Is it spring yet?!


Hello there! This rainy morning seems like a great time to send out some updates on the 2018 growing season.

It seems that in the past week we have finally made our way out of an endless and bitter winter. The beauty of seasonal food is that your diet changes as the weather does; however, this can start to feel a bit daunting when all you want to do is get some fresh produce after a winter of rich roasts and stews and storage crops. Mother Nature sometimes has plans of her own that simply do not align with the calendar dates on a farmer's planting schedule. This season happens to be one of those times!

Comparing to photographs and notes from 2016 and 2017 to now, I can see we're 3-4 weeks behind in growth. It is so easy to get stressed when things don't go as planned. I usually have cut stems of pussy willow and daffodils available by now, yet it has been only in the past few weeks that the daffodils have even started to emerge from the soil and that the willows have opened.

While making the farm's five year plan (which I drafted about a year ago), I set a goal to have season extension materials by 2019. This would allow us to have crops available about 4 weeks sooner in the spring and 4 weeks later in the fall. Hopefully this addition will allow us to counteract late starts to spring in the future.

Assuming perfect conditions, we would have been thrilled to offer fresh produce to you by the end of April. Unfortunately, due to the combination of frozen ground and a thick layer of snow, we were unable to get our first round of outdoor plantings done on April 2nd. The good news is that conditions are perfect for the planting that was scheduled for April 16th, so that means that we should have a few fresh products available starting in early May after all. This is why we LOVE salad radishes, mache, and baby greens - they'll be ready in about 3 weeks!

I've been able to make lemons out of lemonade with the weather. I've been focusing on self-care, as we all should do from time to time. My sister treated me to my first massage ever, and I don't know how I lived this long without one! I've been trying to take time to rest more than normal in preparation for our first full-blown season since I was pregnant with Aurora. From this weekend on through November I will be dedicating pretty much all of my time to farm work, and I know that I'll be glad I spent so much time snuggling on the couch, reading to the baby, etc.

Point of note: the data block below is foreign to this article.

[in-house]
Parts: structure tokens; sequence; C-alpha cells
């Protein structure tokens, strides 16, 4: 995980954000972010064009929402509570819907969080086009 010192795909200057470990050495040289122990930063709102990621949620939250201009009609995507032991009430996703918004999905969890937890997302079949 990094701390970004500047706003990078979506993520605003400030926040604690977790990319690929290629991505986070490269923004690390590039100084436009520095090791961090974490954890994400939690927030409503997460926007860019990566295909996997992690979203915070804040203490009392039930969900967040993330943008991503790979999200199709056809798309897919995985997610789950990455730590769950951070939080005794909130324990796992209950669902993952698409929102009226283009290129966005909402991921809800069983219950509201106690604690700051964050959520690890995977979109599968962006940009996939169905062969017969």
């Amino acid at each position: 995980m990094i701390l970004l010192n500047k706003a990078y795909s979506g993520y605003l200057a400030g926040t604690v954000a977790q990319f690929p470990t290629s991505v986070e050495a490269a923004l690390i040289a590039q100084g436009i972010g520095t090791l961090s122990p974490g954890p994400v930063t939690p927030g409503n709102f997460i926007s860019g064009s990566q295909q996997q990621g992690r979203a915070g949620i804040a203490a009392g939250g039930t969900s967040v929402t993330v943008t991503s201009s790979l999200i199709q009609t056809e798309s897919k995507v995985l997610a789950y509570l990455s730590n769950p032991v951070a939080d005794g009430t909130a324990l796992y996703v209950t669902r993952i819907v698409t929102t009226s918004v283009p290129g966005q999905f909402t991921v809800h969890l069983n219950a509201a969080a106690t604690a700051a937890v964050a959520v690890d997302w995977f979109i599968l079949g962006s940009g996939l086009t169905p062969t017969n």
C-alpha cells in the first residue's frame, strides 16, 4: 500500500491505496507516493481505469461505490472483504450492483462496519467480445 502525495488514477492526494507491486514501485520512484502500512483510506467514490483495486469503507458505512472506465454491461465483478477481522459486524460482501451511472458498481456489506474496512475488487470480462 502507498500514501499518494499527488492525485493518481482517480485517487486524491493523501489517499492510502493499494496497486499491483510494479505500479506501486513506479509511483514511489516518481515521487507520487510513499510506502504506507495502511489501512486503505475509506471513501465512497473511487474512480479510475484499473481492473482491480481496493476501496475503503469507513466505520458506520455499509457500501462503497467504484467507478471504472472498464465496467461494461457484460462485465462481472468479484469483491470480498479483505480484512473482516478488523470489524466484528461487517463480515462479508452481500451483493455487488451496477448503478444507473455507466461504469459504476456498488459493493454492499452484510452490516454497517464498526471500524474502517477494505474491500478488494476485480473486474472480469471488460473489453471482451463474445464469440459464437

As far as perennials go, we have made some progress towards our long-term goals: a new bed of 24+ rhubarb crowns (divided from the plants that we found on our property during the first season here); two each of pears, figs (yes, there are figs that are cold-hardy enough to grow in our zone!), hazelnuts, and chestnuts; twenty blueberries; ten elderberries; and a wood-framed bed of sunchokes. I can't wait to offer these products as part of a more holistic diet for both you - our amazing customers - and our own family, too.

We've also added nine more chicks to our flock, which will bring our total to 13 girls. We're so thrilled to announce that by the end of the summer we will have at least five dozen eggs available weekly with potential for more. We currently offer one or two each week and simply cannot keep up with the demand! In the photo above you can see the big coop that Chris built for the girls this past winter. This coop can max out at 15-16 chickens so if demand increases there is always the potential to add a few more hens in future seasons.

As always, thank you for your support...and this year, thank you for your patience as well!

xo,

Victoria

#eggs #spring #harvest #farm #rhubarb #fruit #vegetables #farmstand #marketfarm #orchard #CSA #oswegocounty

5 views

 709 County Route 55, Fulton, NY 13069 | victoria.jabot@gmail.com315-598-8121 

© 2020 by Ley Creek Farm. Proudly created with Wix.com

  • Instagram
  • Wix Facebook page
This site was designed with the
.com
website builder. Create your website today.
Start Now